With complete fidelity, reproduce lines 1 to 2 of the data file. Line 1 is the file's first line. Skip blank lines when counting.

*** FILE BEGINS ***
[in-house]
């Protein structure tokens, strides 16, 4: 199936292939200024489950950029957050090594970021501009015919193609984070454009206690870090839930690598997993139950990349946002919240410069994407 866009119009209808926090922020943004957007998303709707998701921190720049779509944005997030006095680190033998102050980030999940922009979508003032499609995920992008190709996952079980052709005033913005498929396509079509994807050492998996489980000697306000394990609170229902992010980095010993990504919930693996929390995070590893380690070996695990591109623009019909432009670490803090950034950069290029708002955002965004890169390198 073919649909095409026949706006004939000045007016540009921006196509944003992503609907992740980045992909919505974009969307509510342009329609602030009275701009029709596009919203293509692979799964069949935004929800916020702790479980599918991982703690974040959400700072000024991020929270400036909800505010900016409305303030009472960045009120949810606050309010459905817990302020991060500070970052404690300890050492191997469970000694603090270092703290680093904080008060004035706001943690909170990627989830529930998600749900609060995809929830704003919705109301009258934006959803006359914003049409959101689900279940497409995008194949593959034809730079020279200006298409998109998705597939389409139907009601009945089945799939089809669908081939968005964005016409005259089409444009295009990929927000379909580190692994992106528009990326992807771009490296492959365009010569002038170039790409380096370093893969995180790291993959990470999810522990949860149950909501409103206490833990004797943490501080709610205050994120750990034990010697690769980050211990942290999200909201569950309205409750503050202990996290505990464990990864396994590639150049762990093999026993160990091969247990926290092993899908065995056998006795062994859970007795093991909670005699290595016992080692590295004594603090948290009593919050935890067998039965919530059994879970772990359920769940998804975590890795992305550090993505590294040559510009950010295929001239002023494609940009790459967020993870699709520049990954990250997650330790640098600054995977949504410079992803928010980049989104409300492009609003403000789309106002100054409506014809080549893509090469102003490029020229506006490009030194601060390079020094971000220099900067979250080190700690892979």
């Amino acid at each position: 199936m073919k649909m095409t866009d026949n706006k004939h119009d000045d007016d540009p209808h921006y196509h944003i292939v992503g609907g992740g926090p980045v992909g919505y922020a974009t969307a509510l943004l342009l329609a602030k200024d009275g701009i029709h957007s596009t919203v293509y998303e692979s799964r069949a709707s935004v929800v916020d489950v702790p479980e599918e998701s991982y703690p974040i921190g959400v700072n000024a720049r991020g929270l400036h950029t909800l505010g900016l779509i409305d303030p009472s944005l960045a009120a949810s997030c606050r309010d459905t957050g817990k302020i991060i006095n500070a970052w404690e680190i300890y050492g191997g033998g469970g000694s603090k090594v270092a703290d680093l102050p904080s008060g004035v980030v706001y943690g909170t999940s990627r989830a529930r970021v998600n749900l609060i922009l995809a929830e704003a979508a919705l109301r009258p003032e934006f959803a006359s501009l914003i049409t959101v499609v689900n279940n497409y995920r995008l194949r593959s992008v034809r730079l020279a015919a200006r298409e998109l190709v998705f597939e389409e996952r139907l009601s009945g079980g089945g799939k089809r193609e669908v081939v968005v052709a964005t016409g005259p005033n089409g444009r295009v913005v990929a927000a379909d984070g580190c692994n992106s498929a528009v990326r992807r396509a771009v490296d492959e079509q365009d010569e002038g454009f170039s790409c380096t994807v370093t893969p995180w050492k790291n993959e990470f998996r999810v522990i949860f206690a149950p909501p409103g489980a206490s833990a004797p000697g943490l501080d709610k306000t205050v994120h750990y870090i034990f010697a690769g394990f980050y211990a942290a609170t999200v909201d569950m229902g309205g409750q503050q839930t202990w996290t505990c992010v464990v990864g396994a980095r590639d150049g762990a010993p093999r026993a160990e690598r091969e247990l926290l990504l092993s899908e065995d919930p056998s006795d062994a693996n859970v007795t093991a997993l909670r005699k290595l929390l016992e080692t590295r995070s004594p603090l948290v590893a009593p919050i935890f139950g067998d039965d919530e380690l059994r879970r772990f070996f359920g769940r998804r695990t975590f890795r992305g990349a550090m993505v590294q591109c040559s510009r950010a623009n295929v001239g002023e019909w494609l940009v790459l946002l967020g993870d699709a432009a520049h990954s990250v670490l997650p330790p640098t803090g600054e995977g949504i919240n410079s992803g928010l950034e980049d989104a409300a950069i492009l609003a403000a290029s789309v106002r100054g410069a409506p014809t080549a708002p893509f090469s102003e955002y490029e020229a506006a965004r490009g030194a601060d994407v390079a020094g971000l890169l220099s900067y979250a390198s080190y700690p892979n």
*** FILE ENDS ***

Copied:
[in-house]
């Protein structure tokens, strides 16, 4: 199936292939200024489950950029957050090594970021501009015919193609984070454009206690870090839930690598997993139950990349946002919240410069994407 866009119009209808926090922020943004957007998303709707998701921190720049779509944005997030006095680190033998102050980030999940922009979508003032499609995920992008190709996952079980052709005033913005498929396509079509994807050492998996489980000697306000394990609170229902992010980095010993990504919930693996929390995070590893380690070996695990591109623009019909432009670490803090950034950069290029708002955002965004890169390198 073919649909095409026949706006004939000045007016540009921006196509944003992503609907992740980045992909919505974009969307509510342009329609602030009275701009029709596009919203293509692979799964069949935004929800916020702790479980599918991982703690974040959400700072000024991020929270400036909800505010900016409305303030009472960045009120949810606050309010459905817990302020991060500070970052404690300890050492191997469970000694603090270092703290680093904080008060004035706001943690909170990627989830529930998600749900609060995809929830704003919705109301009258934006959803006359914003049409959101689900279940497409995008194949593959034809730079020279200006298409998109998705597939389409139907009601009945089945799939089809669908081939968005964005016409005259089409444009295009990929927000379909580190692994992106528009990326992807771009490296492959365009010569002038170039790409380096370093893969995180790291993959990470999810522990949860149950909501409103206490833990004797943490501080709610205050994120750990034990010697690769980050211990942290999200909201569950309205409750503050202990996290505990464990990864396994590639150049762990093999026993160990091969247990926290092993899908065995056998006795062994859970007795093991909670005699290595016992080692590295004594603090948290009593919050935890067998039965919530059994879970772990359920769940998804975590890795992305550090993505590294040559510009950010295929001239002023494609940009790459967020993870699709520049990954990250997650330790640098600054995977949504410079992803928010980049989104409300492009609003403000789309106002100054409506014809080549893509090469102003490029020229506006490009030194601060390079020094971000220099900067979250080190700690892979």